I know this book is considered to be a fantasy classic, but I found it surprisingly difficult to read. Let me be specific: it doesn't take LONG to read, but it is hard to follow. There is a lot of dialogue, and the language/vernacular already seems archaic even thought the book was written in the 1960s. Also, it is very elliptical -- both in terms of the language and the plot.
Most of my reading at the moment is geared towards my teaching; so as I read, I'm constantly evaluating whether or not I
Nick Swarbrick
Jul 27, 2017 rated it really liked it  ·  review of another edition
I am coming to dislike the blunt instrument of the four-star review. This is a haunting book, begging all sorts of questions about the author and his relationship with landscape and legend. It is, for me, maybe not Garner's finest, but four stars because it is not the great novel that is Thursbitch or the complex writing of Red Shift seems mean-spirited.
Owl Service sits - perhaps uncomfortably- on the cusp of a new kind of writing , as YA becomes a genre in its own right. However, that edge is
Sara Saif

My God, this book is weird.

Not only did I not like the insufferable vagueness and the "shrouded in mystery" vibe, I also couldn't synchronize myself with the dialogue which is SO odd. The book is short and I'm not sure if it works in or against its favor. I got the general idea of the myth explored in there but the rest just feels like the aftermath of an explosion; shards everywhere, smoke and haze and utter helplessness. Like, WHAT EVEN is going on?

I don't know how old the three characters wer

Roddy Williams
‘Scratchings in the loft above Alison’s room – not mice or rats – but claws being sharpened, then Roger had felt himself reeling under that scream and the vibration of the ancient rock. And Alison was obsessed with those plates – she did nothing but trace the owl pattern on them. Gwyn couldn’t fathom it yet, but he was trapped too in the Welsh valley and its legend.

Only old half-mad Huw knew the power of the ancient tragedy – of a maiden made from flowers who betrayed her husband, Lleu, with a
Jul 13, 2012 rated it liked it  ·  review of another edition
Shelves: fairy-tale-myth
I'm in two minds about this one. On the one hand, it had a genuinely effective sense of eery creepiness and inevitable doom building throughout. On the other hand, the book is primarily dialogue based, which was difficult for me as a reader, because the characters have strange speech patterns that I am not used to (they're meant to be Welsh, but to me they sounded partially like West Country people, and partially just incoherent - and not just the slightly mad ones).

Often, all we get is the dia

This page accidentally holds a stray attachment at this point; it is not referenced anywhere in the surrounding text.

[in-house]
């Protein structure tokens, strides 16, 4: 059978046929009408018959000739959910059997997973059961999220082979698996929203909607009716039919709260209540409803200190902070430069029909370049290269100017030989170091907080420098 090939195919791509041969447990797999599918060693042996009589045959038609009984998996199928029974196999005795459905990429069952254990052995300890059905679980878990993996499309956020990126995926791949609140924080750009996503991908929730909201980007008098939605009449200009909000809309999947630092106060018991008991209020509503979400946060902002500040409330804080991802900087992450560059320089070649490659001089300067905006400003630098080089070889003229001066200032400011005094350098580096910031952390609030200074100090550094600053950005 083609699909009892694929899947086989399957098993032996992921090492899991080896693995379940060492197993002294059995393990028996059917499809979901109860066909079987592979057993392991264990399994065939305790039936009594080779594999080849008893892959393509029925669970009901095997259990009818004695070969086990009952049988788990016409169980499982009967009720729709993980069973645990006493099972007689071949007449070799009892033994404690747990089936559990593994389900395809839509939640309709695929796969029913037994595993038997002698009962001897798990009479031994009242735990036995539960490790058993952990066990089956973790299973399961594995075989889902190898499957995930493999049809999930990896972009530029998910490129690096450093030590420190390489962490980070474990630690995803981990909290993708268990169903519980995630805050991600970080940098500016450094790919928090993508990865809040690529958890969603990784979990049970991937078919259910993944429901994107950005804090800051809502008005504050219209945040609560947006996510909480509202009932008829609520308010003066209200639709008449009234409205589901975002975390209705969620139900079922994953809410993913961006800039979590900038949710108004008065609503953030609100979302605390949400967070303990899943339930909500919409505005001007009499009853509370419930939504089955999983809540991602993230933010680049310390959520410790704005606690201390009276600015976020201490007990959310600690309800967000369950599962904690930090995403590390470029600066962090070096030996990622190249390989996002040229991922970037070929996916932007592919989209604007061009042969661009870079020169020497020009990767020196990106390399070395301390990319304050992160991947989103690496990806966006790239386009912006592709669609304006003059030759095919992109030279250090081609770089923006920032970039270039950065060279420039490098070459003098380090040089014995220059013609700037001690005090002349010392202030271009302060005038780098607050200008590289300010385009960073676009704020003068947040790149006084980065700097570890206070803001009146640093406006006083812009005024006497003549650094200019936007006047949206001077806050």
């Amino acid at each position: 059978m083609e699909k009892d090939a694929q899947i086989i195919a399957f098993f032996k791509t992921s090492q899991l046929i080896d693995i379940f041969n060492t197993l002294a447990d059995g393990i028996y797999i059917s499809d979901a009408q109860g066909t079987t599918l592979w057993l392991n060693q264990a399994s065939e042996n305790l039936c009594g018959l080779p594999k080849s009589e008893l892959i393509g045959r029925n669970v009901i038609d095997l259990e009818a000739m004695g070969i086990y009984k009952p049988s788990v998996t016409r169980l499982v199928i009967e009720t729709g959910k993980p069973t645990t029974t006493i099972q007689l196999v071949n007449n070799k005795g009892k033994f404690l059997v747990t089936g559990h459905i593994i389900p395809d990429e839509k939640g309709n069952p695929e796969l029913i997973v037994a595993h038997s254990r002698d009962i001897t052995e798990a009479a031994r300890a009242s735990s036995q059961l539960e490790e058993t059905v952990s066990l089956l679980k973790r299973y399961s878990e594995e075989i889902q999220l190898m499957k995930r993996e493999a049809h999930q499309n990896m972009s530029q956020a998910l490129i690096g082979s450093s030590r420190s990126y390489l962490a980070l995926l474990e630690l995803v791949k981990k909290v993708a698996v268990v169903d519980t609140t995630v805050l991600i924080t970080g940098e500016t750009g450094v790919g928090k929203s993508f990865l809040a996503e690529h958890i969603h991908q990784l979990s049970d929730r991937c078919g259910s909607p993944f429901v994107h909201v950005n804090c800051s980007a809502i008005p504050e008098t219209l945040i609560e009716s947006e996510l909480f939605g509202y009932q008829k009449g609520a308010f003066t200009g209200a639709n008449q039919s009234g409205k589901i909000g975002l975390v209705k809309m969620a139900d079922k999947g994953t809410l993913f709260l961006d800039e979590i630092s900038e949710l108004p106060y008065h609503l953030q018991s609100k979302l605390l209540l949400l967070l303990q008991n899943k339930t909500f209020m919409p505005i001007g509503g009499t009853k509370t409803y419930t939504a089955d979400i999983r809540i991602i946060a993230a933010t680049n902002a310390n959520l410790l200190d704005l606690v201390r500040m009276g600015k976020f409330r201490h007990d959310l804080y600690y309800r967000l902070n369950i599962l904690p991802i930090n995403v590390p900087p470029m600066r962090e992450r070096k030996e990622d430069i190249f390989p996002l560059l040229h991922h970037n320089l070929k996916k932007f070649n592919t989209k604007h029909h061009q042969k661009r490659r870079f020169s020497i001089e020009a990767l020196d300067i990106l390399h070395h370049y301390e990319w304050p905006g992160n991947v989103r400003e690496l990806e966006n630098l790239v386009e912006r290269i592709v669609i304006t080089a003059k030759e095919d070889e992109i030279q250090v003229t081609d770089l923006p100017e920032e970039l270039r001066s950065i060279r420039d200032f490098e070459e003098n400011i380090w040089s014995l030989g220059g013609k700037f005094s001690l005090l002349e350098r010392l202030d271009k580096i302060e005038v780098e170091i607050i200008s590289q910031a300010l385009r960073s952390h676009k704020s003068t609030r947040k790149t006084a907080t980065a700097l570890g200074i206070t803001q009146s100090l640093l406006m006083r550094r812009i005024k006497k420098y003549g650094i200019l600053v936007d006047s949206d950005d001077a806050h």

I can't believe I haven't reviewed this book. I read it when it was little, and it scared me quite a lot at the time -- I was a 'fraidy cat. The subject matter, the story of Blodeuwedd, is something I've been especially interested in ever since. I thought the story was weird as hell at the time I read it, but I loved it a lot and it made that part of the Mabinogion stick in my head very strongly. I remember very vividly when I read it, when I was given the book, which I think is a sign that it's ...more
Garner wrote this in a spare Kitchen Sink Drama style, and it mostly deals with class conflict. Not at all what I was expecting from a Welsh myth. And the ending - I didn't see that coming. I'm not sure that I'd recommend this to any but a rather mature reader, since Garner has made this more a playscript than a novel. It would be hard for many young readers to figure out what's going on and what all the tension is about. It's practically Pinter.
Long overdue re-read (or re-listen as I have the audio book.)

Despite marketing, this is not a children's book but a young adult novel. A remarkably subtle and complex fantasy that could also be classed as weird fiction. It is one of the creepiest books I've ever read, which is saying something of Garner's talent, as the initial premise is a haunted dinner service.
Beth  Bennett
Jul 26, 2017 rated it it was amazing  ·  review of another edition
I love that I can read this as an adult but sad that I missed out when younger.
Having read Weirdstone, I wasn't quite expecting the ghostly aspect of this one.
Having said that, it is a wonderful story and yet again, the landscape is a whole, fully rounded character all on its own. I love how the landscape and weather are sometimes the undoing (or nearly) of other characters and also move the story on, using emotions, especially linked to Alison and Gwyn.
Elidor next...
As childrens books go this is top of the tree. There is so much raw power here it's astounding.
The shear strength of myth and emotion are intense, way beyond a standard childrens novel.